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Re: eight-bit char handling in emacs-unicode

From: Kenichi Handa
Subject: Re: eight-bit char handling in emacs-unicode
Date: Tue, 2 Dec 2003 22:07:43 +0900 (JST)
User-agent: SEMI/1.14.3 (Ushinoya) FLIM/1.14.2 (Yagi-Nishiguchi) APEL/10.2 Emacs/21.3 (sparc-sun-solaris2.6) MULE/5.0 (SAKAKI)

In article <jwvd6b8ttfj.fsf-monnier+emacs/address@hidden>, Stefan Monnier 
<address@hidden> writes:
>>  It is used for not loosing information about text even if
>>  you kill a text in a multibyte buffer and paste it in a
>>  unibyte buffer.

> That's the kind of concrete case I needed, thank you.

I'm very glad that now we can start to argue on the same

> Now I'll have to go back and reread the thread to understand things
> better.


>  Are there other cases like that ?

For instance, on searching a multibyte string in a unibyte
buffer.  But, if we are searching for a regular expression
that contains a character range (e.g. [a-z]), the current
way of simple multibyte->unibyte conversion doesn't work in
many cases.  I fixed it in the unicode branch.

> Also, should we really allow such a thing ?

I myself tend to agree with dropping such a way of unibyte
support, but that should be decided by Richard.

> I mean, it's a dangerous operation since it only works if the user
> is lucky enough to use just the right subset of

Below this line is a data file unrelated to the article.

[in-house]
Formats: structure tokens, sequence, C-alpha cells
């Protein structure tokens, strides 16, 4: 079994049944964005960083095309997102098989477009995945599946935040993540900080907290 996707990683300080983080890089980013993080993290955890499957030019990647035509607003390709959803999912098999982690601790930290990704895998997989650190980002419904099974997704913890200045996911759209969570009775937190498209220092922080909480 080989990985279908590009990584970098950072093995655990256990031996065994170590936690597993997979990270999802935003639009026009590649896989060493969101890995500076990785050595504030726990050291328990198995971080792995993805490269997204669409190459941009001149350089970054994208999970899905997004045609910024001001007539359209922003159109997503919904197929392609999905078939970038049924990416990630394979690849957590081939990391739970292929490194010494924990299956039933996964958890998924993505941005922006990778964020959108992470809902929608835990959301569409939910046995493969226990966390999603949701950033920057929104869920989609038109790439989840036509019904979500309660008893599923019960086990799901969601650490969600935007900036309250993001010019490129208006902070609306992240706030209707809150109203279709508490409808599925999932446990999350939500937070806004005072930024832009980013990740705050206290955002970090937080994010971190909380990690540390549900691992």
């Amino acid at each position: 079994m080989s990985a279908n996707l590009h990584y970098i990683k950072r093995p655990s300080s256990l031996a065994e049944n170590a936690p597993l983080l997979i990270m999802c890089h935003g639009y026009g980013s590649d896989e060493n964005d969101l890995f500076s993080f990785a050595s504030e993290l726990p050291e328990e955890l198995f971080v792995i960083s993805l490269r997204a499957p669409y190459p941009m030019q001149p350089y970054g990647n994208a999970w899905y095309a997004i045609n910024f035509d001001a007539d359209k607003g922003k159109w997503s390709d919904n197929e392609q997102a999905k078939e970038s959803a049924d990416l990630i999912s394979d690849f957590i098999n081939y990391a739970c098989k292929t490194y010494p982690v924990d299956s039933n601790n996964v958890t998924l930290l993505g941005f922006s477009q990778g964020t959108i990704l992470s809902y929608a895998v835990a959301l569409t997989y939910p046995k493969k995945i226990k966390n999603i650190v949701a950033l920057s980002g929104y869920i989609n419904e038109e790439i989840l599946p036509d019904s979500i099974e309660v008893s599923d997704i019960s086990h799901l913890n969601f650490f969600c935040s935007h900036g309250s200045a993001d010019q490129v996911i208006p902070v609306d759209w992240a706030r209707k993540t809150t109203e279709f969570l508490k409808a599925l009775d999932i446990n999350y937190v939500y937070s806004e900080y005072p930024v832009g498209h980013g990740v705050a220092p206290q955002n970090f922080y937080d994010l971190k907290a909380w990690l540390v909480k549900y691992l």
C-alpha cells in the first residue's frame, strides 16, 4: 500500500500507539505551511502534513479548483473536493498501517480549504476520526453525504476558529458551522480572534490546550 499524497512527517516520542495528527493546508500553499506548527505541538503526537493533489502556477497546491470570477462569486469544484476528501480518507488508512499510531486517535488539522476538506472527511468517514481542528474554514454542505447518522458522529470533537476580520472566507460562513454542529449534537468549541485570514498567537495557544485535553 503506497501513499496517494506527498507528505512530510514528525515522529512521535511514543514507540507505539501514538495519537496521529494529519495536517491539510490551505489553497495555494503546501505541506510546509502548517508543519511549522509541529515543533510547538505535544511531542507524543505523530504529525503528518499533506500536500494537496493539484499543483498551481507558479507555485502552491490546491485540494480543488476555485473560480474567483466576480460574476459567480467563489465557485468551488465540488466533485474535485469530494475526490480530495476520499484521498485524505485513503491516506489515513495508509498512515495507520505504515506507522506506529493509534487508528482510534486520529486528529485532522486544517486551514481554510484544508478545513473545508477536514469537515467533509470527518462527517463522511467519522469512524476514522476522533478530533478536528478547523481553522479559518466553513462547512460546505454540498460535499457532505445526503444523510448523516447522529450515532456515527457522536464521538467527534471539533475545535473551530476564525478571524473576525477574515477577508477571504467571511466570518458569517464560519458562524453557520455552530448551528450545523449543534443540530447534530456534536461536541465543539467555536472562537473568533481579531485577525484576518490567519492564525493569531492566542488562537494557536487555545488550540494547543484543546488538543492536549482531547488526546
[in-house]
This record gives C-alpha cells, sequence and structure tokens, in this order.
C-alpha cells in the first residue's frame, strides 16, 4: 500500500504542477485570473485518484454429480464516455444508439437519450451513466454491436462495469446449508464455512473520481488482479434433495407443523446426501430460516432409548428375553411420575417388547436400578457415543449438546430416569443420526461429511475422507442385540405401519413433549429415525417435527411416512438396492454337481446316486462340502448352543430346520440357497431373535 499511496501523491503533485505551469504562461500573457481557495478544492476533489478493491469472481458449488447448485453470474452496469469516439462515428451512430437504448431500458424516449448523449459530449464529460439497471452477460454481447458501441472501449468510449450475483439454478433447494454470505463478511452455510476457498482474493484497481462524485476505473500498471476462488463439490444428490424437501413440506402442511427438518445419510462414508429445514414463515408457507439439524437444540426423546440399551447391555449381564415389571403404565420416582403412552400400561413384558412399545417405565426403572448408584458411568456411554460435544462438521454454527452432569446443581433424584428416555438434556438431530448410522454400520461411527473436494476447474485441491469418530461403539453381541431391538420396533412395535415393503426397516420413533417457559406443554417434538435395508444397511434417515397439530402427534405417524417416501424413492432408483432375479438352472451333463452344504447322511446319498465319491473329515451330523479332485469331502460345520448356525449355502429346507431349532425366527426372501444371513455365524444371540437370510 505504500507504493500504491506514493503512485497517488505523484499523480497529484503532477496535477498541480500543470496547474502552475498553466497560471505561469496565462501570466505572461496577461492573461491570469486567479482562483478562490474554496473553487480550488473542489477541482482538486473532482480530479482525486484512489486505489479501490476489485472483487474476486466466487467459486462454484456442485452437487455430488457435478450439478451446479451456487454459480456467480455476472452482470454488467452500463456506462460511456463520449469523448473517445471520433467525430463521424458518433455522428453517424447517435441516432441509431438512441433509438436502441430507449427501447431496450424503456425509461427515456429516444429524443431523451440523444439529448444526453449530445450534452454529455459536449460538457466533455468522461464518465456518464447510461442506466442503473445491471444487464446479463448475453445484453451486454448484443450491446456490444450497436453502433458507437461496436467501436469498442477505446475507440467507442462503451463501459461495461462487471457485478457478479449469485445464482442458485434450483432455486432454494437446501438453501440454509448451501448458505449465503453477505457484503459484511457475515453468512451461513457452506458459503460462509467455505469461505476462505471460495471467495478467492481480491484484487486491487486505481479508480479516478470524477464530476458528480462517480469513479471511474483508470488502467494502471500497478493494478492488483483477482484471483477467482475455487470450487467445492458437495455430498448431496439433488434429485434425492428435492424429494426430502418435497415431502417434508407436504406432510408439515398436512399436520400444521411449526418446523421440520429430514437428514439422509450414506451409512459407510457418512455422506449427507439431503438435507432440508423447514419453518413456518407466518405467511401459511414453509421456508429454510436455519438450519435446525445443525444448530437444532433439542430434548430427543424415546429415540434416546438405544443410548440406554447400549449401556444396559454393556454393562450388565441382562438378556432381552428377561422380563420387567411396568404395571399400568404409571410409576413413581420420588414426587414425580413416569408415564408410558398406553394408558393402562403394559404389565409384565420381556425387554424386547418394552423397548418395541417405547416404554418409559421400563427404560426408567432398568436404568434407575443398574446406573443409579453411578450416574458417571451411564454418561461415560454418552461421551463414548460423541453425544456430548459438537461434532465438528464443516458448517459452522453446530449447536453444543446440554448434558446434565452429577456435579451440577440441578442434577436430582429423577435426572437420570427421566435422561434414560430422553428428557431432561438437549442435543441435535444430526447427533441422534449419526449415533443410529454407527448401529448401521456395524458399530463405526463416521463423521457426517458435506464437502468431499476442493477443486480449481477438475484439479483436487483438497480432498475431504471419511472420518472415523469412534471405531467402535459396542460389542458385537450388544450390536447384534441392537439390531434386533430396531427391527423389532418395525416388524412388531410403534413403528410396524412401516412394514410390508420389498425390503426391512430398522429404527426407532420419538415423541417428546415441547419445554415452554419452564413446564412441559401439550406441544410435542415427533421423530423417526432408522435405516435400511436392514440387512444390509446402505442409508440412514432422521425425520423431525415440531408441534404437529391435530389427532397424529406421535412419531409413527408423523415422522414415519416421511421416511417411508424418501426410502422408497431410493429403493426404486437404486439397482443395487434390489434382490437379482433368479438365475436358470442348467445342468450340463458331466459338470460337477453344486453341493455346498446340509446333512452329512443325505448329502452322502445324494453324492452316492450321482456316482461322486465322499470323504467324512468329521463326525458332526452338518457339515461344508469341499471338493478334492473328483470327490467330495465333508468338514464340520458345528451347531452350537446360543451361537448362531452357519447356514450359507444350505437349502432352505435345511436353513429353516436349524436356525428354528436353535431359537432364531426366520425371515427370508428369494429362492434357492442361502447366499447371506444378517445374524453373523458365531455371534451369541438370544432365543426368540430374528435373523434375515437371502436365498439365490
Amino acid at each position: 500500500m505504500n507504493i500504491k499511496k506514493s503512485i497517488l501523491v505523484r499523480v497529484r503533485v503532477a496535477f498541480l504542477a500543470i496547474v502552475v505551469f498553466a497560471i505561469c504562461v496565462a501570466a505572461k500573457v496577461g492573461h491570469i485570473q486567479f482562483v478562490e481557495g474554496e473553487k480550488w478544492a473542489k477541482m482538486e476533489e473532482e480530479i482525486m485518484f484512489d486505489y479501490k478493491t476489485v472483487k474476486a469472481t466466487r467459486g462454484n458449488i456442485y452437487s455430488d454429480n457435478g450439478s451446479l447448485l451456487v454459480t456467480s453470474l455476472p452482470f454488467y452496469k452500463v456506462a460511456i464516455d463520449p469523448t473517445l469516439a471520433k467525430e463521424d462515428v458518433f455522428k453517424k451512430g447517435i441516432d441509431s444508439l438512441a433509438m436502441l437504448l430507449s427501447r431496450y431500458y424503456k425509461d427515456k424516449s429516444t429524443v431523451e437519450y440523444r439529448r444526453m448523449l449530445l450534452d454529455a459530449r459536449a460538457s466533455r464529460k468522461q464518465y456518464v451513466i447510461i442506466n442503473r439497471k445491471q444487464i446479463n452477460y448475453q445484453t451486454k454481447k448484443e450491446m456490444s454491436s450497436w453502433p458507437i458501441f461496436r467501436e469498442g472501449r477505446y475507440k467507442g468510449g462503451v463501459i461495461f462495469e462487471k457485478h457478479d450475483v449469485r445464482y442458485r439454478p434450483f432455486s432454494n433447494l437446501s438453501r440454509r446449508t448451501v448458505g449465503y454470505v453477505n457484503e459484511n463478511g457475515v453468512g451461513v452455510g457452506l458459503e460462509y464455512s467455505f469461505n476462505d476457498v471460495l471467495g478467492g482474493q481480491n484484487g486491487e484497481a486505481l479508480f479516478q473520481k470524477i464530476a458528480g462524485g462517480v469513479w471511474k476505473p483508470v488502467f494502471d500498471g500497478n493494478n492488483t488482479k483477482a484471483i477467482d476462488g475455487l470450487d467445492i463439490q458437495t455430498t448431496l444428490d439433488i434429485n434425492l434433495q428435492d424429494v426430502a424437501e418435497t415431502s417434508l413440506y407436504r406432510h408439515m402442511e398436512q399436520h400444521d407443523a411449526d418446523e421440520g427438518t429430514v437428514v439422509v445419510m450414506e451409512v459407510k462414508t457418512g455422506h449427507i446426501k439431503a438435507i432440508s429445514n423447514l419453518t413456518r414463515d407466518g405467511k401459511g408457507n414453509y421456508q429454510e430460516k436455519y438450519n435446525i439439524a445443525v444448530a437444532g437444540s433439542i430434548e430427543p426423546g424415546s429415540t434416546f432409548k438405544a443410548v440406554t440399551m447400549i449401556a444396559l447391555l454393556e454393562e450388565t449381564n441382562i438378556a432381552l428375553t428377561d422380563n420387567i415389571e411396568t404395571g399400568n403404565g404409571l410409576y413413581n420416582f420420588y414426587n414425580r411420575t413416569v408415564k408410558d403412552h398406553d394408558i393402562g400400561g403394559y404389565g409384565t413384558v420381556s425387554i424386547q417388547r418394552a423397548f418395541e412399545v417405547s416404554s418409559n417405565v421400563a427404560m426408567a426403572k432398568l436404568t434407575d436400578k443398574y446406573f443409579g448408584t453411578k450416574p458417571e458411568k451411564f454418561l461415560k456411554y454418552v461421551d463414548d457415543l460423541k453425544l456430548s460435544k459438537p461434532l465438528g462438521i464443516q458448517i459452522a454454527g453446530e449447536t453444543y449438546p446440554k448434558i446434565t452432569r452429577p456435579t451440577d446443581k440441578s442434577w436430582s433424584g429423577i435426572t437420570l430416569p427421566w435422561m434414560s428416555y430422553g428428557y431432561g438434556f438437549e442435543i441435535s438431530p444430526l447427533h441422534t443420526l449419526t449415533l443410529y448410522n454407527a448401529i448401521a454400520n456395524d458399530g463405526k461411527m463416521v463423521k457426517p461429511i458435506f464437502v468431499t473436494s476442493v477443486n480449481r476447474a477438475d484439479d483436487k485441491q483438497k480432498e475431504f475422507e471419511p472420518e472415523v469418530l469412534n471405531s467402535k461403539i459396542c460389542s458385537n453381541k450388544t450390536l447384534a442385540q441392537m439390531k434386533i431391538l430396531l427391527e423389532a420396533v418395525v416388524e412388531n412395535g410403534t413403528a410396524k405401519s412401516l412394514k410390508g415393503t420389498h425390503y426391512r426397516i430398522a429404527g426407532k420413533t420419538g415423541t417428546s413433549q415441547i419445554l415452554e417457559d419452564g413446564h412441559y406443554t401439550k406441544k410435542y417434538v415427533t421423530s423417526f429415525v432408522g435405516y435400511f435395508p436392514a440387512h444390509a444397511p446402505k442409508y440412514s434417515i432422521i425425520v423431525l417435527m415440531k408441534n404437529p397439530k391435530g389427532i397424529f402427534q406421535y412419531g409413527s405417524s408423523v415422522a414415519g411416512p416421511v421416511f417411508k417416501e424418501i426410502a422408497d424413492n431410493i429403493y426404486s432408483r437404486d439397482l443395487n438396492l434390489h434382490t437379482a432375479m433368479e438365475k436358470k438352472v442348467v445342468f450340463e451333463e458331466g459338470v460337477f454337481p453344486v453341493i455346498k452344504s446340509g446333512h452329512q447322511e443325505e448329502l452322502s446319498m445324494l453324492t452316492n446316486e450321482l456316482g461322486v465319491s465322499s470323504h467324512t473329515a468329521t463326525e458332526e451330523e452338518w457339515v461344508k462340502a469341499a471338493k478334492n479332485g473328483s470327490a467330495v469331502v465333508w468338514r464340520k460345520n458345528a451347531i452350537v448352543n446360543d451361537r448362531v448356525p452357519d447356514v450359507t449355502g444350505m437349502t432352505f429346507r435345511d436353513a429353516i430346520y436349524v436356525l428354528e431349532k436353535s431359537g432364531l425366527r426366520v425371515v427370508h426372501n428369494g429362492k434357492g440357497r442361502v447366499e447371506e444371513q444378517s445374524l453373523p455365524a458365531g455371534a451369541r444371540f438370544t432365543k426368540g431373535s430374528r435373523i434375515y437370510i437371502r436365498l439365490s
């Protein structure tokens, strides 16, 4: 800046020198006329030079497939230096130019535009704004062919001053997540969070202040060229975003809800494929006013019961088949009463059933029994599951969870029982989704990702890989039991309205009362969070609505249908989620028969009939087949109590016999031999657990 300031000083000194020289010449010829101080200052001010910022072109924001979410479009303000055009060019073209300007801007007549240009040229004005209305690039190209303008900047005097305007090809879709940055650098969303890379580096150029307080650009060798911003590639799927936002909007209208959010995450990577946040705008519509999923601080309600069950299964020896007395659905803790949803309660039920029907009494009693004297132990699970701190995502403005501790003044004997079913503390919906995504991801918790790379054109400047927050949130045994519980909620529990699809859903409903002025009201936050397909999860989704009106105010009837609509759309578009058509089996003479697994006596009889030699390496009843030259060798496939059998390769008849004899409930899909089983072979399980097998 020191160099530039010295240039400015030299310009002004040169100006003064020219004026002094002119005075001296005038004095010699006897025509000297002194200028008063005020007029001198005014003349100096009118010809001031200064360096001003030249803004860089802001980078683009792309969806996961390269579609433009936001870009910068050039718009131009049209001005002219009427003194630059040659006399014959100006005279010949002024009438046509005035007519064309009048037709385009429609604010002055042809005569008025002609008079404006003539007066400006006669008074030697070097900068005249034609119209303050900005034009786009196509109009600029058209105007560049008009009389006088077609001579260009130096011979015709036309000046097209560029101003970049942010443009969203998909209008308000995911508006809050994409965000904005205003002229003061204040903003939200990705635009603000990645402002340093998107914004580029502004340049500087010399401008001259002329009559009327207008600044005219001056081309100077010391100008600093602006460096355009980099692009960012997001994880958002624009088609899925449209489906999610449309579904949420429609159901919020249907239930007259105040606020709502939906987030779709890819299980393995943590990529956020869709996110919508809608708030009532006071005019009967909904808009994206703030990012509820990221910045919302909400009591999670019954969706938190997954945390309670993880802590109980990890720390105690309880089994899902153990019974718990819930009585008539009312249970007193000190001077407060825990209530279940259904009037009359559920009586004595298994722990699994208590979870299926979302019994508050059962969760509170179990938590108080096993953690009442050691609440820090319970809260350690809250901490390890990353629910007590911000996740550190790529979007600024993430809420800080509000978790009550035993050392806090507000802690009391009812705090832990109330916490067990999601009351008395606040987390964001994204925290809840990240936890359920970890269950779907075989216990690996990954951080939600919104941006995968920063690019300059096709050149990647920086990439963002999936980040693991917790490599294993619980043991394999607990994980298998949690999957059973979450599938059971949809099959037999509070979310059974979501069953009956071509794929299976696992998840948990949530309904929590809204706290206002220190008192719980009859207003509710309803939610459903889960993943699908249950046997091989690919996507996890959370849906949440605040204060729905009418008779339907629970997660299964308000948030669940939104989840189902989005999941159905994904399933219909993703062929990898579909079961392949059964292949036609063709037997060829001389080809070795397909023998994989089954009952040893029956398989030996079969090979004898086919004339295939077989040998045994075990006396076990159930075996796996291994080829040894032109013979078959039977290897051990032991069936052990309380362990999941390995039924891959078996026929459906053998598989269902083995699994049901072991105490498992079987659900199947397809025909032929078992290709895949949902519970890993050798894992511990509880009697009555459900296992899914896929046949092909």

> characters.

But, we can expect such a luck in many situations where
people mostly uses only characters belonging to their
primary charset.

> So we should at least signal an error if the conversion is
> unsafe (in that make-string-multibyte will not recover the
> original string).

Shall we test it with HEAD to check how often such an error

> BTW, in which kind of circumstances is the user presented with both
> a multibyte buffer and a unibyte buffer ?

Even if one starts Emacs with --unibyte, emacs sometimes
make a multibyte buffer (e.g. C-h h).  And, even if one
starts Emacs with --multibyte, he may have a file that
contains, for instance, latin-1 characters and raw-byte
data, and he may want to read such a file with the coding
system raw-text (then C-x = always shows \000..\377).

>>  Are you talking about the actual Emacs Lisp codes that
>>  explicitely call make-string-unibyte?  I've been talking
>>  about the functionality of make-string-unibyte itself,
>>  especially about the implicit call to the C function
>>  copy_text that does the same thing as make-string-unibyte.
>>  Is that the reason why it seems that we are talking at corss
>>  purposes.

> I'm talking about both.

> I agree on the signalling, of course, I just want to push it further
> and signal even when pasting latin-2 multibyte text into a unibyte buffer.
> After all, why should Slovak users be able to do that but Japanese users
> not ?  In my view, everytime we use this kind of thing, we're taking
> a temporary shortcut that is "good enough for 8bit users" but not for the
> rest of the world.

The fact that something doesn't work for double-byte charset
users can't be a reason strong enough for dropping it for
single-byte charset users.

> AFAIK, unibyte buffers should only be used internally and never presented
> to the user.  This is because unibyte buffers contain bytes (in my view)
> whereas the user wants to see characters.

I agree that is a very clean view, and I myself expressed
the same thing several times.  But, it seems that Richard
doesn't want to drop the current way of unibyte support.

Ken'ichi HANDA

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